Downtown casinos? Don't bet on it Schmoke vows to kill any effort targeting Inner Harbor area

October 28, 1995|By Thomas W. Waldron | Thomas W. Waldron,SUN STAFF

Mayor Kurt L. Schmoke vowed yesterday to kill any plans for casinos in downtown Baltimore, saying they would clash with the area's family-oriented development.

The mayor said he would use any veto power he might have, including the zoning process or other legislative means, to stop casinos from being built around the Inner Harbor or elsewhere downtown.

Likewise, he said he would not allow riverboat casinos to operate in the city.

"I don't want to open the door to this downtown," Mr. Schmoke said during a City Hall interview. If gambling interests were to push a proposal for a downtown casino, he said, "I would kill it."

Mr. Schmoke said during this year's Democratic primary campaign that he generally opposed casinos, but his comments yesterday were his strongest to date on the gambling issue. They also were his first detailed response to last week's proposal by a Las Vegas company to build a huge gambling emporium next to the Inner Harbor.

Other possibilities

The mayor did leave alive the possibility of allowing two other kinds of casino-style gambling in the city -- slot machine wagering at Pimlico Race Course and gambling on cruise ships docked at a downtown terminal.

The General Assembly is expected to consider legalizing some type of casino gambling during its session beginning in January. A state commission headed by former U.S. Sen. Joseph D. Tydings is studying the issue and plans to make a recommendation to the governor and legislature by December.

NTC Joseph A. De Francis, president of the Pimlico and Laurel racecourses, has made it clear that he would like to add some casino-style gambling at his tracks if casinos were legalized in Maryland.

He also may ask for permission to install slot machines if slots opening soon at Delaware tracks hurt his business.

Mr. Schmoke said he would be sympathetic to such a proposal.

"If the racetracks came out saying, 'We've found a way of enhancing our business, not detracting from it,' that's something I would have to give serious consideration to," Mr. Schmoke said. "Pimlico is a significant employer and pays a lot of taxes."

He said the track can make a strong argument that slot machines at Pimlico would represent only an incremental increase in gambling rather than the dramatic expansion represented by casinos.

Mr. Schmoke also said he anticipates that cruise lines would want to offer dockside casino gambling if a proposed passenger terminal were built in the Inner Harbor area.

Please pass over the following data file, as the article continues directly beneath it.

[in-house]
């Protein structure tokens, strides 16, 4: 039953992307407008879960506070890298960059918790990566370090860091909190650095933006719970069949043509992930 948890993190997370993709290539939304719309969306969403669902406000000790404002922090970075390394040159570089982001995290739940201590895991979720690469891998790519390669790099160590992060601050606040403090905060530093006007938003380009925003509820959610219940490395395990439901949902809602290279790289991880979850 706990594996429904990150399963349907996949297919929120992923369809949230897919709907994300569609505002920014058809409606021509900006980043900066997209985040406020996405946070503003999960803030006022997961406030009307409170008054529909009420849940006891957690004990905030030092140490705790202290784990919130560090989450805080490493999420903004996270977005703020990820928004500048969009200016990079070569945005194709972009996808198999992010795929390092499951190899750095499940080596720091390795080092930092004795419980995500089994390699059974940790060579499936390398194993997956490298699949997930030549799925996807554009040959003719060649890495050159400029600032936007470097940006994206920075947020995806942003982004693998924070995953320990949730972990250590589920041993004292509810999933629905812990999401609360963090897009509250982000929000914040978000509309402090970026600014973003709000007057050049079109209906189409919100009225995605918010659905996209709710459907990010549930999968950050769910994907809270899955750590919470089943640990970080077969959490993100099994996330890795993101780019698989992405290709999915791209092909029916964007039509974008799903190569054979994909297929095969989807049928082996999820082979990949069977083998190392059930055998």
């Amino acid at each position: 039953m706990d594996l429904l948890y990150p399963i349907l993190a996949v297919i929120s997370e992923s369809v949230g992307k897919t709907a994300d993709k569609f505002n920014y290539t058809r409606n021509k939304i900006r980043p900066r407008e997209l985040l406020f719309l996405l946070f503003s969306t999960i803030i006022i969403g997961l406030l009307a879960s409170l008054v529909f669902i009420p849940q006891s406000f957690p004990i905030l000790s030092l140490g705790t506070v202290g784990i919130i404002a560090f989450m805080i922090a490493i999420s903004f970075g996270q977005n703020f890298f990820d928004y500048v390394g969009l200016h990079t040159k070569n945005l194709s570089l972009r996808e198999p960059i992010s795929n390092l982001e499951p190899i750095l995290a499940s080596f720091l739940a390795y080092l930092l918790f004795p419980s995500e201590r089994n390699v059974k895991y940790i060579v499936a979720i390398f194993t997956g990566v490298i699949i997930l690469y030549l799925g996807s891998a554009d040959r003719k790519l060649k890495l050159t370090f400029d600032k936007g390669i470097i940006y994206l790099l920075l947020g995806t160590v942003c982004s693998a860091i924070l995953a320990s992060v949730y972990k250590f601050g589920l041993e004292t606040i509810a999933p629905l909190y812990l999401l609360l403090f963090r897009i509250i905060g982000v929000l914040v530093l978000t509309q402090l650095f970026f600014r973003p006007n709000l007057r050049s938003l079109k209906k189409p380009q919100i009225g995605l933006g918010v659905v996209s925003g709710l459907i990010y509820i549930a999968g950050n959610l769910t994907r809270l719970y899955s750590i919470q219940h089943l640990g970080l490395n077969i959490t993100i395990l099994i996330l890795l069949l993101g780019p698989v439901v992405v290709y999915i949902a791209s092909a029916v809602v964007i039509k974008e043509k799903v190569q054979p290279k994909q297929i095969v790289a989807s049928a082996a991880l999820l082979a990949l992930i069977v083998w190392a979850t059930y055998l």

"I absolutely feel in my gut, if we build the terminal, the cruise lines will probably ask to let the ships stay open for gambling," the mayor said. "We'll have to face that issue."

He said he has not yet come to any conclusions about that idea.

A cruise line terminal

Maryland port officials currently are trying to develop a small-scale version of an Inner Harbor passenger terminal, after state legislators last year balked at the $50 million price tag for one initially envisioned.

Under state law, gambling is permitted on cruise ships in the Chesapeake Bay only as far north as the Key Bridge. State officials hope a new downtown terminal would persuade more cruise ship lines to call on Baltimore.

Mr. Schmoke's firm opposition to downtown casinos appears to short-circuit the proposal by Primadonna Resorts Inc. to build a $250 million hotel-casino project. The company's preferred site is the Inner Harbor East property south of Little Italy.

Representatives from Primadonna did not respond to a request for comment yesterday, although they have said that they believe they can sell the project as good for downtown Baltimore.

Also unavailable for comment was John Paterakis Sr., who owns the Inner Harbor East property being eyed by Primadonna.

Mr. Schmoke said he based his positions mainly on economic development considerations and less on questions about the morality of expanding gambling. The government already is heavily into gambling with the state lottery, he noted.

"As long as those of us in government are in the gambling business, it's hard for us to set any moral bright line," he said.

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